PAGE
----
Not a Movie Snob - The Remade: Beauty and the Beast (1946, 1991, 2017)

Posted on Sunday, April 12, 2020 at 06:00 PM

The Remade: Beauty and the Beast (1946, 1991, 2017)

Movie Review by Not a Movie Snob X

The tale as old as time we know as Beauty and the Beast started its life in France in 1740 as a 100 page novella. It was pared down and rewritten many times over the ensuing centuries until, 206 years after its first written appearance, it was adapted for the screen by French filmmaker Jean Cocteau.

La Belle et la Bete is a surrealistic fever dream that is far more gothic horror than the feel good pop fantasy of the later films. In this version, Belle is a simple farm girl with two evil sisters, a well meaning but idiotic brother, a doting father, and a family friend who is blond, handsome and intent on marrying her. On the way home from a business deal, Belle's father gets lost in the woods on a foggy night and happens upon an imposing castle. He goes inside and screws around for a bit and then heads back out and plucks a rose from a trellis to give to Belle. When he does, the Beast appears and informs the man that he is a thief and is now his eternal prisoner, but that one of his daughters can swap out and take his place.


In this version of the story, there is no Gaston. In fact, the blond adonis that wants to marry Belle isn't such a bad guy and although he does hatch a plan to go and kill the Beast, it's only because he's worried about Belle. Disciples of foreign cinema love this version of the story and routinely label it a surrealistic masterpiece, with Freudian overtones and subtextual commentary about the recent occupation of France by Nazi forces.

I don't see that. I actually don't like this version very much at all. I think the story is silly, the dialogue is ludicrous and the acting is so far over the top, it often feels like the film is parodying itself before anyone else has the chance to. Also, while the set decorations are impressive and the effects for 1946 were likely very impressive, the enchantment of the castle consists of little more than arms sticking out of holes in the wall holding on to candelabras and statues with human eyes that follow people as they move about. So, no cute talking teacups then.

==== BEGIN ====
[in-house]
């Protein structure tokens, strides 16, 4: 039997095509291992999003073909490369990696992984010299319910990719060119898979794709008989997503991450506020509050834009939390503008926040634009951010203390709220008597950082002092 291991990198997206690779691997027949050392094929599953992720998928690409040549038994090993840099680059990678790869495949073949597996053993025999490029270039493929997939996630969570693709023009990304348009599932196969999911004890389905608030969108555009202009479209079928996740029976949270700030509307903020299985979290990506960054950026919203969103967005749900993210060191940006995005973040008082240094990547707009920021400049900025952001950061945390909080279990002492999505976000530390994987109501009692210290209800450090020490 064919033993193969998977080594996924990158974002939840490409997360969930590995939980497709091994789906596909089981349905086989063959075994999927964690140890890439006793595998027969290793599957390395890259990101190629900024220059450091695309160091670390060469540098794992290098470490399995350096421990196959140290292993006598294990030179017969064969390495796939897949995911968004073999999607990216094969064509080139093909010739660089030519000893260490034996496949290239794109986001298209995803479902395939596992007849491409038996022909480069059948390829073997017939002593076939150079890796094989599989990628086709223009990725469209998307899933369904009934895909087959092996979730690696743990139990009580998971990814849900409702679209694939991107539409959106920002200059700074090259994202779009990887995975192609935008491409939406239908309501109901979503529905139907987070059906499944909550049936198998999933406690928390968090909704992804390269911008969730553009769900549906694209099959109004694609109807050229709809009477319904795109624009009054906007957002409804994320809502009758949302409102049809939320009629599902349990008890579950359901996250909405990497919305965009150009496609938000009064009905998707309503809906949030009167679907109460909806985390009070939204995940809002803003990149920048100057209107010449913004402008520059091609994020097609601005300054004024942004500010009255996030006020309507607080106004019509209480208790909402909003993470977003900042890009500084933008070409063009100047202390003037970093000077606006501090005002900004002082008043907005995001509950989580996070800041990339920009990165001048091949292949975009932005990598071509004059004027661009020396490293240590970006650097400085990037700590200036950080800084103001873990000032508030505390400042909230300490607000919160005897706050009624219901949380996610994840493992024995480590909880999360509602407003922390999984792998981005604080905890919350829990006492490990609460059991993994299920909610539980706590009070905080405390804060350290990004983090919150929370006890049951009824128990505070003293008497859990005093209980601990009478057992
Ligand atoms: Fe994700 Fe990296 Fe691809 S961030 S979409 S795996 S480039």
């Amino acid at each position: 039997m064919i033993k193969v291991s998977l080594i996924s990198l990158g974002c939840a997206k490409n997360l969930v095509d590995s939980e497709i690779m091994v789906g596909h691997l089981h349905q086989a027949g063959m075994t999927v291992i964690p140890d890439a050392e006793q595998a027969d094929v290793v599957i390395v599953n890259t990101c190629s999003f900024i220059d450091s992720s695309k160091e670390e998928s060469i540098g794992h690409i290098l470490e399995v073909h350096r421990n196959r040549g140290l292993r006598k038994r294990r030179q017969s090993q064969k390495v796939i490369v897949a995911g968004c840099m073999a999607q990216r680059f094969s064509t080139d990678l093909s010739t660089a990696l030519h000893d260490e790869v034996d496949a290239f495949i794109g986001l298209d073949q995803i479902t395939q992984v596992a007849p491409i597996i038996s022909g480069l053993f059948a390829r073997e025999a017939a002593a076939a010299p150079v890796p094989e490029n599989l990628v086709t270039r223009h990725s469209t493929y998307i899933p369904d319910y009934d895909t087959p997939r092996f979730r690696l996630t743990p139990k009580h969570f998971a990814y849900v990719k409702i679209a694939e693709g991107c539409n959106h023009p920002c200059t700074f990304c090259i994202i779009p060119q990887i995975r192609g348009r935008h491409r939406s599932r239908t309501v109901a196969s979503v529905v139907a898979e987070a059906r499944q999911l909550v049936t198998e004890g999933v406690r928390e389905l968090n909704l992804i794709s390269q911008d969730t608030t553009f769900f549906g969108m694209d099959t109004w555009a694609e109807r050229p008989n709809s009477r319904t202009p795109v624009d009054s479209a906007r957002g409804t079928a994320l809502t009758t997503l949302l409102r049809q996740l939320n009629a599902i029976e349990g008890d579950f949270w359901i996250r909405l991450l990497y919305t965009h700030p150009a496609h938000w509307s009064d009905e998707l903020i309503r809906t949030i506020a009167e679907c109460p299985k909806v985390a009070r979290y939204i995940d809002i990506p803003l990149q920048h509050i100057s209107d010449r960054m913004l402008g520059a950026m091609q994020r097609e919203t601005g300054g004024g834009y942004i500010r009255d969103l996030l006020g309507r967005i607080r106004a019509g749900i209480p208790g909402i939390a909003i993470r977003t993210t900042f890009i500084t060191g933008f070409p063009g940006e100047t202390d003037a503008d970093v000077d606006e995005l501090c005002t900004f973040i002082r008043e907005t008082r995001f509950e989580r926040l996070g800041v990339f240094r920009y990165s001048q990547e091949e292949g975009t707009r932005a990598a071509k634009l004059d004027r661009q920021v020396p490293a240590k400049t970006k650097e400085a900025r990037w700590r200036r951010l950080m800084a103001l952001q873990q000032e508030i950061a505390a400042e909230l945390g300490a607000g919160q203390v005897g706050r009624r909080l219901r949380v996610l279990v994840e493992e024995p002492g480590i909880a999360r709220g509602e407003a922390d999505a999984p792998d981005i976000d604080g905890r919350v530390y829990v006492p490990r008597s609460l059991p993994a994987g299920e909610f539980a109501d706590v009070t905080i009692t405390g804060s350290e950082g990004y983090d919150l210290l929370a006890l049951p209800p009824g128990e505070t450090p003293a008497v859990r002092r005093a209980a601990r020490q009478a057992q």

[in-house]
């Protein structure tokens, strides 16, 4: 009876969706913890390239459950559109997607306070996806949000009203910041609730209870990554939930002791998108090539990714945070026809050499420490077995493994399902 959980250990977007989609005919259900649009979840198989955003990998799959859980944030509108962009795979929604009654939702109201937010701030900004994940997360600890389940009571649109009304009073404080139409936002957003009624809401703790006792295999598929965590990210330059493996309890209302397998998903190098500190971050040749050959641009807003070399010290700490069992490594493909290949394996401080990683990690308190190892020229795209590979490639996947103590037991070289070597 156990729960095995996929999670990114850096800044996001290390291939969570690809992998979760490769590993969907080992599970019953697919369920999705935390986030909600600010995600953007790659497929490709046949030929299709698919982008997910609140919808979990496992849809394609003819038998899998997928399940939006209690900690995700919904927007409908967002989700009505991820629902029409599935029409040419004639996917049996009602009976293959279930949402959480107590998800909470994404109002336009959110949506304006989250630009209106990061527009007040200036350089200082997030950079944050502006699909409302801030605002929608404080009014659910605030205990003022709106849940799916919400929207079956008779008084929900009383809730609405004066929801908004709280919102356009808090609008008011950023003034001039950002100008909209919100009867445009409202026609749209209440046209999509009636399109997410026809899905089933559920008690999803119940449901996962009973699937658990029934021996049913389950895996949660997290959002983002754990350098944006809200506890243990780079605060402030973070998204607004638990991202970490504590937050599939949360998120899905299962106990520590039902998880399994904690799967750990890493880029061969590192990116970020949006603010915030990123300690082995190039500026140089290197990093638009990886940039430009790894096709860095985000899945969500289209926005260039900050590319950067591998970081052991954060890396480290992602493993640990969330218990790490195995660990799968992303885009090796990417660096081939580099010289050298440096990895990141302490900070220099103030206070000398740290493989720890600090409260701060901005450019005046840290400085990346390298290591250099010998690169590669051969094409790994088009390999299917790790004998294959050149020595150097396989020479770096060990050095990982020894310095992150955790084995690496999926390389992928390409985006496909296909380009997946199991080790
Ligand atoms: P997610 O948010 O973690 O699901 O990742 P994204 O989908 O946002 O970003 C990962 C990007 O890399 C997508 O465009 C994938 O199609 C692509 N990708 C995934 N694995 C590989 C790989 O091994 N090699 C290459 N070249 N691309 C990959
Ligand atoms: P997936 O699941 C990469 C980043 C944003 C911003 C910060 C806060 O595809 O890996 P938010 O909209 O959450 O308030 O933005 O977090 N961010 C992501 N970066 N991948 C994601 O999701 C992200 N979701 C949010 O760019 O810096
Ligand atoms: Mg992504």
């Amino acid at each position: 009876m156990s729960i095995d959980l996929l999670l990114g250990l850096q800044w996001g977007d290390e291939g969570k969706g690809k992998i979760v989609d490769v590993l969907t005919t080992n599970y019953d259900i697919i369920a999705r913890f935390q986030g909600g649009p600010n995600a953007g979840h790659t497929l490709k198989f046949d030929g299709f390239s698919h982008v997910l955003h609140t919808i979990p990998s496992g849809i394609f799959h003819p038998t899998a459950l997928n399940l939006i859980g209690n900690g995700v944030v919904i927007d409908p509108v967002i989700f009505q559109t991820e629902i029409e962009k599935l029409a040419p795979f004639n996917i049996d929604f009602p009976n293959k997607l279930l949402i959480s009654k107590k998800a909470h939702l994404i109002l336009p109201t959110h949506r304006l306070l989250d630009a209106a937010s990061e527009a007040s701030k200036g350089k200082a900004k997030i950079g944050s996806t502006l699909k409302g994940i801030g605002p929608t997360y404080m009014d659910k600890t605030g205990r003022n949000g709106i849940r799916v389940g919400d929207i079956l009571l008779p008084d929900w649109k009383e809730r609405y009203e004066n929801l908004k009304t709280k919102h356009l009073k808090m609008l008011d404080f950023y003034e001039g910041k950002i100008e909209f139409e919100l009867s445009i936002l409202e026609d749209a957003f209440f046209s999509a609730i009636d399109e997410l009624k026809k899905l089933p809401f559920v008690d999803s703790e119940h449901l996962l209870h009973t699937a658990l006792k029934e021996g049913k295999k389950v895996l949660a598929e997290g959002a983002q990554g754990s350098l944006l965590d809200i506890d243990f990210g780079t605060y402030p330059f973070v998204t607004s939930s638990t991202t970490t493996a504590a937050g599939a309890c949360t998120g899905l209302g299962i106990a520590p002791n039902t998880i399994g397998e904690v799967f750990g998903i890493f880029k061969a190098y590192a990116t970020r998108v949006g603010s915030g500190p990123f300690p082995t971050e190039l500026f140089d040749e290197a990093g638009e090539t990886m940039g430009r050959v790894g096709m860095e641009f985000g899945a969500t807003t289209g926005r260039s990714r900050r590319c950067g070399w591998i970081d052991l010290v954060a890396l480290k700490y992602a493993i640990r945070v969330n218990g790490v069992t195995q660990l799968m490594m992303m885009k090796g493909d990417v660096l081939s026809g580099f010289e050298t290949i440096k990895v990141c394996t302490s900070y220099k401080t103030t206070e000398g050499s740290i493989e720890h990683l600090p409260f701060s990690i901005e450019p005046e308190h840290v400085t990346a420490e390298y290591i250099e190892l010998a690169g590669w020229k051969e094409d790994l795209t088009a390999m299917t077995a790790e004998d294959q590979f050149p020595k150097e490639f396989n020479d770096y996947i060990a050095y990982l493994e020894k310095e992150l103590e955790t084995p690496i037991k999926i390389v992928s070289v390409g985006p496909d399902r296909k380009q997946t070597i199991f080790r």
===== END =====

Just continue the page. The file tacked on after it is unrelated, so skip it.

Several decades later, Disney stepped in and Disney did what Disney does. It turned a haunting and disturbing parable about loneliness and despair into a pop cultural phenomenon, with memorable songs, laughs aimed at both kids and their parents and a feel great ending that with Disney is always a guarantee.

The 1991 film has shades of the '46 feature, but it reclaims and reinvents the story so thoroughly that if you were to watch the two back to back, as I did, oftentimes the only thread that holds to two films together is the Beast himself. Of course, in Cocteau's film, the Beast looks like a man wearing a costumed lion head. Whereas in the Disney version, being animated and therefore unencumbered with the practical and budgetary restraints of special effects, the Beast is a full bodied monster. Disney also refined the fairytale in their version, creating one of the best opening scenes in film history with that stained glass backstory about the enchantress and the rose and the selfish Prince needing to find love as the cursed Beast. Perfect.